The first study to show higher brain-signal diversity than normal when people are awake.
Neuroscientists have found that the brain enters a ‘higher state of consciousness’ under the influence of psychedelic drugs.
People given psilocybin, ketamine and LSD under controlled conditions displayed more diverse neural signalling — a measure of the complexity of brain activity.
This is the first study to show higher brain-signal diversity than normal when people are awake.
Professor Anil Seth, one of the study’s authors, said:
“This finding shows that the brain-on-psychedelics behaves very differently from normal.
During the psychedelic state, the electrical activity of the brain is less predictable and less ‘integrated’ than during normal conscious wakefulness – as measured by ‘global signal diversity’.
Since this measure has already shown its value as a measure of ‘conscious level’, we can say that the psychedelic state appears as a higher ‘level’ of consciousness than normal – but only with respect to this specific mathematical measure.”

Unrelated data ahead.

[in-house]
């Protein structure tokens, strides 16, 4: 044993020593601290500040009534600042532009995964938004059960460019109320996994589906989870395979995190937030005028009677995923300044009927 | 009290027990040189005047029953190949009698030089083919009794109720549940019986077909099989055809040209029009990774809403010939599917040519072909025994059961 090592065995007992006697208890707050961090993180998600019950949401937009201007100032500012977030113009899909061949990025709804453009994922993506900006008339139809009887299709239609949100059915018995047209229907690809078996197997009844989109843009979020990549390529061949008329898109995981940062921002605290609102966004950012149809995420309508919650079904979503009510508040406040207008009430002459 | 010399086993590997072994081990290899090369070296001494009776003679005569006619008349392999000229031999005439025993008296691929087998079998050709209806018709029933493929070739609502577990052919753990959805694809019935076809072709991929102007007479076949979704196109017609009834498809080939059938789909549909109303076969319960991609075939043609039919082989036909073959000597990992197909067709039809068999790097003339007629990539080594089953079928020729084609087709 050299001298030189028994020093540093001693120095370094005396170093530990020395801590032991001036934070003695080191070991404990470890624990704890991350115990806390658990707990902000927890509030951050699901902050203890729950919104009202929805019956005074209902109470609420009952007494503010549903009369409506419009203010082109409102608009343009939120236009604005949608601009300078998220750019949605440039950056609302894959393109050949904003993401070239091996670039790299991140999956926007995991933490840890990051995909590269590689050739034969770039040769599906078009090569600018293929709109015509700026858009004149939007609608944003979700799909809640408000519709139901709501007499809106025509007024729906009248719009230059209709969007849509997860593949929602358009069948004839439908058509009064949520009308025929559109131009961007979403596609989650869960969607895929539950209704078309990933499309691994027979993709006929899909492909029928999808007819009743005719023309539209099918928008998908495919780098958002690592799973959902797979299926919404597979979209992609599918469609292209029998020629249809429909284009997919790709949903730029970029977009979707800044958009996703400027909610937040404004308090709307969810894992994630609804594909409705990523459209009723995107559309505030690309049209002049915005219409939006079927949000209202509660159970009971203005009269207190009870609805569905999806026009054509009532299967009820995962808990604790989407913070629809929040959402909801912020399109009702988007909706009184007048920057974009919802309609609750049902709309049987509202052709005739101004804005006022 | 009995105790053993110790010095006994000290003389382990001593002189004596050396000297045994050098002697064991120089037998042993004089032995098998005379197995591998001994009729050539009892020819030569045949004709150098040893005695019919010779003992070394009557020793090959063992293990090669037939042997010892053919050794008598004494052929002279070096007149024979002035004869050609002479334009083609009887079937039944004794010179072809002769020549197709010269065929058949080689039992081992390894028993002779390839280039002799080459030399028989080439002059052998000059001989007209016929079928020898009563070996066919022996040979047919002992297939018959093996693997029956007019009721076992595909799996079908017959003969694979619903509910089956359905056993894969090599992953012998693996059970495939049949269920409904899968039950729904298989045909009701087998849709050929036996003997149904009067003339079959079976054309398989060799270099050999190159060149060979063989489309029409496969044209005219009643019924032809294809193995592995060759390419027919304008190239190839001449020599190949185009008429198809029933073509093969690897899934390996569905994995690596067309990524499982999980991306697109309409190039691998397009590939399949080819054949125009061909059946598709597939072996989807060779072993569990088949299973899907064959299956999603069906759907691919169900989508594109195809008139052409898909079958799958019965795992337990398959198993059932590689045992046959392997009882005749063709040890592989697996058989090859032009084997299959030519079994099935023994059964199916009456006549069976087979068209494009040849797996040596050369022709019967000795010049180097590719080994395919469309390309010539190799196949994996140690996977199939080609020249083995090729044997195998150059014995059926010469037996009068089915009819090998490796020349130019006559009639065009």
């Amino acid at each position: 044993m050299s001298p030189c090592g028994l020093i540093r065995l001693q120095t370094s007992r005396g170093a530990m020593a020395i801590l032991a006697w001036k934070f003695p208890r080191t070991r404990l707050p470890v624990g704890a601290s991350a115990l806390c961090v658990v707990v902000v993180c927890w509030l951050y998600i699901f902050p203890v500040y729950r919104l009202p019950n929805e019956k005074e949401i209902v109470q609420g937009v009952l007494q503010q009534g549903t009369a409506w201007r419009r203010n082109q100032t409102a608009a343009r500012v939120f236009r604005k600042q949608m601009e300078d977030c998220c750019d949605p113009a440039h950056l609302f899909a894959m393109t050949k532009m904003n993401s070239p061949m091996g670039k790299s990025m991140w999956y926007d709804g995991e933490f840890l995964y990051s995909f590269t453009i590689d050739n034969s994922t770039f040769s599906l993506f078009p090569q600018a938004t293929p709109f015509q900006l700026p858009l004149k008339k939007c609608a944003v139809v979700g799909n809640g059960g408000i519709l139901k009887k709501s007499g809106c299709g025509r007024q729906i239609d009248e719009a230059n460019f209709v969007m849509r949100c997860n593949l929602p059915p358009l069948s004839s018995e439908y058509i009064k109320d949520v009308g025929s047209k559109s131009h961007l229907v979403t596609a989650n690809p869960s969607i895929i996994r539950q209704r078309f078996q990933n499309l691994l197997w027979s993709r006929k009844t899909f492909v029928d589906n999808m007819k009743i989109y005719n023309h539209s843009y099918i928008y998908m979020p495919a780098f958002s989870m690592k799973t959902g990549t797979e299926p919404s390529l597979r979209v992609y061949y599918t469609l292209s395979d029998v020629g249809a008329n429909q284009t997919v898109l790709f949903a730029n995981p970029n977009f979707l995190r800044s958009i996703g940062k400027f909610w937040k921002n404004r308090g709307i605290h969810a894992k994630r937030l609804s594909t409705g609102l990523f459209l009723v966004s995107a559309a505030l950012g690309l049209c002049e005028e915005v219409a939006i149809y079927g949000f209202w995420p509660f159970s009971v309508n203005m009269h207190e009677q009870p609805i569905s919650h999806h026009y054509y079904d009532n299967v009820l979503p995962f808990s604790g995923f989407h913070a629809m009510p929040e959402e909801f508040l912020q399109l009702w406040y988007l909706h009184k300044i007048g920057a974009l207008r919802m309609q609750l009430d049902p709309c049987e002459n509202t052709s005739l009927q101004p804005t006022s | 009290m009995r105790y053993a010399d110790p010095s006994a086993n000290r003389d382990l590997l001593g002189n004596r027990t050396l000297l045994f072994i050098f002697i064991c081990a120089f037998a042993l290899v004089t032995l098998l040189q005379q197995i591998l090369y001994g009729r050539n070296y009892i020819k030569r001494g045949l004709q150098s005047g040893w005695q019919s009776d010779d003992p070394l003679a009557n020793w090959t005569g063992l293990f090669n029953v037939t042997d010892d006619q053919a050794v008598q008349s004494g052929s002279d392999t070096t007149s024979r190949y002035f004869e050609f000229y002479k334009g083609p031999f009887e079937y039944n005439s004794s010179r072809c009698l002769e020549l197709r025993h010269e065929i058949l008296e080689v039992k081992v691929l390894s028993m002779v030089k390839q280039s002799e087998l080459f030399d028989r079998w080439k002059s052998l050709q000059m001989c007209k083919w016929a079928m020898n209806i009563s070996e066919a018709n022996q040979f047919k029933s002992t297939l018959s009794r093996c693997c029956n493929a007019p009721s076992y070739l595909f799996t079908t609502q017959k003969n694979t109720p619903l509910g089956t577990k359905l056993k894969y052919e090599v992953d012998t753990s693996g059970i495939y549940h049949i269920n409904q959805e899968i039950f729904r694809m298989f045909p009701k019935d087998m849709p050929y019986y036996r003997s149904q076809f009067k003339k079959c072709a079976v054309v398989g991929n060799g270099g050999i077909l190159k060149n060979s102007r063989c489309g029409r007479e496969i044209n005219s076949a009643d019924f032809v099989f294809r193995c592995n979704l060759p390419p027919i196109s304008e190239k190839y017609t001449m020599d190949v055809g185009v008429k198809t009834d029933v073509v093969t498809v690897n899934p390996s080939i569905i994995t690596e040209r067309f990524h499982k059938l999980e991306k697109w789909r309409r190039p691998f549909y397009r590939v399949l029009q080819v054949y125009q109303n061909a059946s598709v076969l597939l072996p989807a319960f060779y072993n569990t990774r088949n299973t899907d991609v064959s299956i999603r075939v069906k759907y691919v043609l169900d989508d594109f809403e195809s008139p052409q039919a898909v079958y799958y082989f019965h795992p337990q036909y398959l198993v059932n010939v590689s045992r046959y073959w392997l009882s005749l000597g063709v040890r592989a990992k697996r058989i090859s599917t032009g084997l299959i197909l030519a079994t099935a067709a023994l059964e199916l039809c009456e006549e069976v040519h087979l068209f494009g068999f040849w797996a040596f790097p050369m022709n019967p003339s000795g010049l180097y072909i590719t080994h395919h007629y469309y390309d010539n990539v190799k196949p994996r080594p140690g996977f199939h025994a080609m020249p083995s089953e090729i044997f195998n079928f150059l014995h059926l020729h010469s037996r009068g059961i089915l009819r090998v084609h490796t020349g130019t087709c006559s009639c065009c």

The neuroscientists pointed out that this work does not imply that the higher state of consciousness is ‘better’ than the normal state — just different.
Dr Robin Cahart-Harris, study co-author, said:
“The present study’s findings help us understand what happens in people’s brains when they experience an expansion of their consciousness under psychedelics.
People often say they experience insight under these drugs – and when this occurs in a therapeutic context, it can predict positive outcomes.
The present findings may help us understand how this can happen.”
Professor Seth said:
“We found correlations between the intensity of the psychedelic experience, as reported by volunteers, and changes in signal diversity.
This suggests that our measure has close links not only to global brain changes induced by the drugs, but to those aspects of brain dynamics that underlie specific aspects of conscious experience.”
The study was published in the journal Scientific Reports (Schartner et al., 2017).